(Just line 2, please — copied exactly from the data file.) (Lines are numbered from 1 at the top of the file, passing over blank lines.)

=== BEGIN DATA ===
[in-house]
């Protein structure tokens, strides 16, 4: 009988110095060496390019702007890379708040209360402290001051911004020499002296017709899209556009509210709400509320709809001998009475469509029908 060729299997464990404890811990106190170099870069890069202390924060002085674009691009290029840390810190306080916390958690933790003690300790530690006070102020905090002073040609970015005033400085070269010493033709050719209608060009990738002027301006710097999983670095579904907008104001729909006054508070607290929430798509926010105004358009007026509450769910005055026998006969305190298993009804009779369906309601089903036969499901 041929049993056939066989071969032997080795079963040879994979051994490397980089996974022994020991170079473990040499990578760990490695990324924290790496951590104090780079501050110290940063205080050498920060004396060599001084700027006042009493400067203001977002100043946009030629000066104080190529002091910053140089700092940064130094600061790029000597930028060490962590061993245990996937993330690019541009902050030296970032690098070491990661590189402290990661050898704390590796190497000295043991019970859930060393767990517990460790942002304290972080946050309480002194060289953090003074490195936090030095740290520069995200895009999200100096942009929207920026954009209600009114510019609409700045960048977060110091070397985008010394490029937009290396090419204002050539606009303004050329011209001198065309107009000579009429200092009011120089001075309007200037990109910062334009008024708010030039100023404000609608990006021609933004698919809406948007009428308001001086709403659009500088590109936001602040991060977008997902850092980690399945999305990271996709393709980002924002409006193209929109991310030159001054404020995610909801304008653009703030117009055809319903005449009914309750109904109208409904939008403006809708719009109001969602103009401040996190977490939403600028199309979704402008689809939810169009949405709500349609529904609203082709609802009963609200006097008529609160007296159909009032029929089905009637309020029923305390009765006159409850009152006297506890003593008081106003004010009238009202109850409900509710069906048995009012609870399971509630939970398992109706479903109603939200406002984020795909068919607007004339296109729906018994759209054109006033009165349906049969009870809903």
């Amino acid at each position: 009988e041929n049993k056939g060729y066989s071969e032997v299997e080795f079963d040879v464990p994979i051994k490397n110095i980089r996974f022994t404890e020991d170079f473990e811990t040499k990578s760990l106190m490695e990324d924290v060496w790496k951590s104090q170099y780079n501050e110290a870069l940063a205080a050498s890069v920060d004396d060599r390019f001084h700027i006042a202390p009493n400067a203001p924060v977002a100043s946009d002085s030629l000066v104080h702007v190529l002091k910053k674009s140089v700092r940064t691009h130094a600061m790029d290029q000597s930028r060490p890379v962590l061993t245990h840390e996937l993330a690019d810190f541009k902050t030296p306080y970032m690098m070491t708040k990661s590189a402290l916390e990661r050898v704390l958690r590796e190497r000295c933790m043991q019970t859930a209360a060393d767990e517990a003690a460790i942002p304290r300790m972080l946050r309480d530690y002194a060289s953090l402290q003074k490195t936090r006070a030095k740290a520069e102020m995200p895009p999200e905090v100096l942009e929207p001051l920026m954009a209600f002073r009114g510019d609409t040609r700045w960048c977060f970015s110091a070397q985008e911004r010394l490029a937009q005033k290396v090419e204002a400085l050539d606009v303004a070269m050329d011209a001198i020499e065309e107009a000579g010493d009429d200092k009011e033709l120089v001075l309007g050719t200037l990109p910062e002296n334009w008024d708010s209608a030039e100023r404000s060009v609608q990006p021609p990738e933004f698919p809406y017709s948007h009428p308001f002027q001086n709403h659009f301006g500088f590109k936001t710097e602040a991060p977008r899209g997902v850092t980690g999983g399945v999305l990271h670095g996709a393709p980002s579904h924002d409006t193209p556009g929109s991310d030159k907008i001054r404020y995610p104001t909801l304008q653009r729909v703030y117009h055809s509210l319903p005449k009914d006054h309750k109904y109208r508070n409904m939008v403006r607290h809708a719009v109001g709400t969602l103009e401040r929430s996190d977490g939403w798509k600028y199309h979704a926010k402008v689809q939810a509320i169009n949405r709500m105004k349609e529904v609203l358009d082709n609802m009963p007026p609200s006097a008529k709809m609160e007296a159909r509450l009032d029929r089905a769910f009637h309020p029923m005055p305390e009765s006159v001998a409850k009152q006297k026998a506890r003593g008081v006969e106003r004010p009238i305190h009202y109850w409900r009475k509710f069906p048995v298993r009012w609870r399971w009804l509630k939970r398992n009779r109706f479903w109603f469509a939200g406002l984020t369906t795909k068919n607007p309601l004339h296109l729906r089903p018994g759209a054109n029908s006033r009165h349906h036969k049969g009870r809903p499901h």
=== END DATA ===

């Protein structure tokens, strides 16, 4: 009988110095060496390019702007890379708040209360402290001051911004020499002296017709899209556009509210709400509320709809001998009475469509029908 060729299997464990404890811990106190170099870069890069202390924060002085674009691009290029840390810190306080916390958690933790003690300790530690006070102020905090002073040609970015005033400085070269010493033709050719209608060009990738002027301006710097999983670095579904907008104001729909006054508070607290929430798509926010105004358009007026509450769910005055026998006969305190298993009804009779369906309601089903036969499901 041929049993056939066989071969032997080795079963040879994979051994490397980089996974022994020991170079473990040499990578760990490695990324924290790496951590104090780079501050110290940063205080050498920060004396060599001084700027006042009493400067203001977002100043946009030629000066104080190529002091910053140089700092940064130094600061790029000597930028060490962590061993245990996937993330690019541009902050030296970032690098070491990661590189402290990661050898704390590796190497000295043991019970859930060393767990517990460790942002304290972080946050309480002194060289953090003074490195936090030095740290520069995200895009999200100096942009929207920026954009209600009114510019609409700045960048977060110091070397985008010394490029937009290396090419204002050539606009303004050329011209001198065309107009000579009429200092009011120089001075309007200037990109910062334009008024708010030039100023404000609608990006021609933004698919809406948007009428308001001086709403659009500088590109936001602040991060977008997902850092980690399945999305990271996709393709980002924002409006193209929109991310030159001054404020995610909801304008653009703030117009055809319903005449009914309750109904109208409904939008403006809708719009109001969602103009401040996190977490939403600028199309979704402008689809939810169009949405709500349609529904609203082709609802009963609200006097008529609160007296159909009032029929089905009637309020029923305390009765006159409850009152006297506890003593008081106003004010009238009202109850409900509710069906048995009012609870399971509630939970398992109706479903109603939200406002984020795909068919607007004339296109729906018994759209054109006033009165349906049969009870809903």